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Theodore Panagiotidis

January 24th, 2012

Manufacturing Imperative: the case of Greece

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Estimated reading time: 10 minutes

Theodore Panagiotidis

January 24th, 2012

Manufacturing Imperative: the case of Greece

0 comments

Estimated reading time: 10 minutes

 

A recent article by Dani Rodrick ends with the following statement:

As economies develop and become richer, manufacturing – “making things” – inevitably becomes less important. But if this happens more rapidly than workers can acquire advanced skills, the result can be a dangerous imbalance between an economy’s productive structure and its workforce. We can see the consequences all over the world, in the form of economic underperformance, widening inequality, and divisive politics.”

The current crisis has focus more on issues like public deficits and the debt. However, one of the issues that we should also look closer is the allocation of the workforce as the latter reflects on the capability and the structure of the Greek economy.

The above graph presents the sectoral labour shares in Greece from 1982 till 2011 (annual data, sectoral employment divided by total number of employees). It is clear from the evidence provided that the sectoral labour share of manufacturing has decreased from 20% to 10% in thirty years. The services sector has increased from close to 40% in the early 1980’s to 67% in 2011.

However,Greece is not alone in this. Many western economies exhibit similar trends. The Figure below shows the sectoral labour pattern in the US for the same period. We can observe a similar decline in the labour sectoral share of manufacturing from 19% to 9% in this time span. For services the increase was from 57% to 69%. From that point of view the Greek economy is not different.

However the Greek economy is characterized by some important differences. One of them is that it participates in a monetary union and the exchange rate tool can not be used. Therefore the trade balance becomes of vital importance. The diagram below provides a vivid picture of the actual problem. Exports of traded goods represent only 30% of imports. Although this is improving and there seems to be an upward trend, there is much more that needs to be done in order to close the gap between exports and imports.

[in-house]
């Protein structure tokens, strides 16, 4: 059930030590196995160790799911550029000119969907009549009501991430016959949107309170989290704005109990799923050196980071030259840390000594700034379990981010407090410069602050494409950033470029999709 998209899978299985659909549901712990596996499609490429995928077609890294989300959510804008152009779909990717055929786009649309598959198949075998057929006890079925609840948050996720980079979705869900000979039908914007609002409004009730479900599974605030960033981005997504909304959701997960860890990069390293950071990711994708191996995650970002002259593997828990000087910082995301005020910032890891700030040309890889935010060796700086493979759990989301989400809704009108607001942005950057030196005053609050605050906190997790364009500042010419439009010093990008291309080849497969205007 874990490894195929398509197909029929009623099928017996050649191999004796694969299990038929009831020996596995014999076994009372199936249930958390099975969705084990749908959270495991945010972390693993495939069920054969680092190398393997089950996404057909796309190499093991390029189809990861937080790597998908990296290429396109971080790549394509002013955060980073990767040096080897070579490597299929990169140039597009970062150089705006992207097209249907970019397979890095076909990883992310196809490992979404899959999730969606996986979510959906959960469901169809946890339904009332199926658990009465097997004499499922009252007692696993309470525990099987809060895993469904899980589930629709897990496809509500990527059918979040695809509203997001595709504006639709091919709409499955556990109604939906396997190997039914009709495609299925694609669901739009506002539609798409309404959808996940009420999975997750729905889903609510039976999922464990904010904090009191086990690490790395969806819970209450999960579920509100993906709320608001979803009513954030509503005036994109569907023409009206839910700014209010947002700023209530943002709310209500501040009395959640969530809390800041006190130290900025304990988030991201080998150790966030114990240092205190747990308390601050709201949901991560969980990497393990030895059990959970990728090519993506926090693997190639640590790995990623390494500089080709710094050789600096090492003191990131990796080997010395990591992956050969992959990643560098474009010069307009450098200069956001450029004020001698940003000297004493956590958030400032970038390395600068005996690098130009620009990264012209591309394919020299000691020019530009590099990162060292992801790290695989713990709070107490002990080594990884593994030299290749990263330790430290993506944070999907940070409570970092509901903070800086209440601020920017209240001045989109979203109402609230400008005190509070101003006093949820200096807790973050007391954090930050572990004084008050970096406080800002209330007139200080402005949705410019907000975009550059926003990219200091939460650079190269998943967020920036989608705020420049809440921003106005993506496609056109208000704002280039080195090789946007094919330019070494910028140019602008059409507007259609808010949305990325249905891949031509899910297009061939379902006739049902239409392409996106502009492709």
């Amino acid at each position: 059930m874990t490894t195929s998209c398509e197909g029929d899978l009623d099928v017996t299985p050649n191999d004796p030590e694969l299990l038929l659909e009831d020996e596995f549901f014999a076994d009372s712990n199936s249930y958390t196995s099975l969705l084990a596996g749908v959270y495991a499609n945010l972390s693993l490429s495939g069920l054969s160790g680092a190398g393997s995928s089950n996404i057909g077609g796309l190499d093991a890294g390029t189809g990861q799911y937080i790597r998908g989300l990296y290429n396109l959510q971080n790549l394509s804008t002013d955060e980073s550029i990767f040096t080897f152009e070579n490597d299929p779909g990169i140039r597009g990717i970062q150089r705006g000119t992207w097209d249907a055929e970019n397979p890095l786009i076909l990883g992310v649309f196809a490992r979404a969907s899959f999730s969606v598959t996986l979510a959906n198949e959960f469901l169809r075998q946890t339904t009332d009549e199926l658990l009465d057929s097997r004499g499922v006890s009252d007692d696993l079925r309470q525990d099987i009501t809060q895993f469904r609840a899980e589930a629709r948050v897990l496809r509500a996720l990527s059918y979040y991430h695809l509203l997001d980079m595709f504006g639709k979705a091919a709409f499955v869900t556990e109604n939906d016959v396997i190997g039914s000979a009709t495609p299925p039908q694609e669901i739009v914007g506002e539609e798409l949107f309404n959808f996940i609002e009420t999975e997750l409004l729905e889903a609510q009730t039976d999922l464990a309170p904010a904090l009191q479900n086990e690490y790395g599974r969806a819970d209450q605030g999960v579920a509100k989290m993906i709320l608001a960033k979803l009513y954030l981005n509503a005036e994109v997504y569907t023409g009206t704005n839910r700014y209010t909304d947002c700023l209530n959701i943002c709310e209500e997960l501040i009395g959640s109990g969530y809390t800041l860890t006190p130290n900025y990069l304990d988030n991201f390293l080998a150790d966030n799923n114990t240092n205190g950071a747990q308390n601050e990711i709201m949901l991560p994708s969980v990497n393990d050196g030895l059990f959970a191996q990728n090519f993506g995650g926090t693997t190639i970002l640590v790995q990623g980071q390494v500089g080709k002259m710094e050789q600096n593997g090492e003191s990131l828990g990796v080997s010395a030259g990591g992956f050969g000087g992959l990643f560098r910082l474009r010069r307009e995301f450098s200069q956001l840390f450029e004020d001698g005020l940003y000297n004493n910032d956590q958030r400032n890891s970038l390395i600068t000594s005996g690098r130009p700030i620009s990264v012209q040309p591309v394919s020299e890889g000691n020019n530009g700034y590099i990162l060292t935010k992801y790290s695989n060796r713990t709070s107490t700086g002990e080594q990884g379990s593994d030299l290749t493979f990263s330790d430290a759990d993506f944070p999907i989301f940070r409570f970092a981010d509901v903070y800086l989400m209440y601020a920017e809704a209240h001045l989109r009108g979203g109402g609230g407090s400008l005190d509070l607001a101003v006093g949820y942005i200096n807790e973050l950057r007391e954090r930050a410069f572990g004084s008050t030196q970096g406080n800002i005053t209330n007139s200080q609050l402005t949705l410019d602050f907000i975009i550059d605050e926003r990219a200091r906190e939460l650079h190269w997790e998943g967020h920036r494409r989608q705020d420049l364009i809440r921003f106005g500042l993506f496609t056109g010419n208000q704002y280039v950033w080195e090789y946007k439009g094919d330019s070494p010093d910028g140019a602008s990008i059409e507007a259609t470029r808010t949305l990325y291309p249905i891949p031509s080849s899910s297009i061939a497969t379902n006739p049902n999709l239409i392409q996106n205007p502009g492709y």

In a seminal paper, Lilien (1982) investigated the constituents of unemployment that can be attributed to labour reallocation for the US (for an excellent survey see here). Given the low levels of investment in Greece, an increase in exports could be only achieved with a reallocation of the labour force from services to manufacturing. There is no doubt that this going to increase unemployment even further in the short-run. The only hope is to accelerate this adjustment as much as possible. From a policy point of view, additional focus and resources need to be attributed to manufacturing in order for the Greek economy to return to a more stable and sustainable path.

The emphasis on manufacturing needs to become a long-run commitment together with the recognition from a policy maker point of view that manufacturing is special.

 

Note: This article gives the views of the author, not the position of Greece@LSE, the Hellenic Observatory or the London School of Economics.

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Theodore Panagiotidis

Theodore Panagiotidis, Department of Economics, University of Macedonia

Posted In: Crisis | Economy

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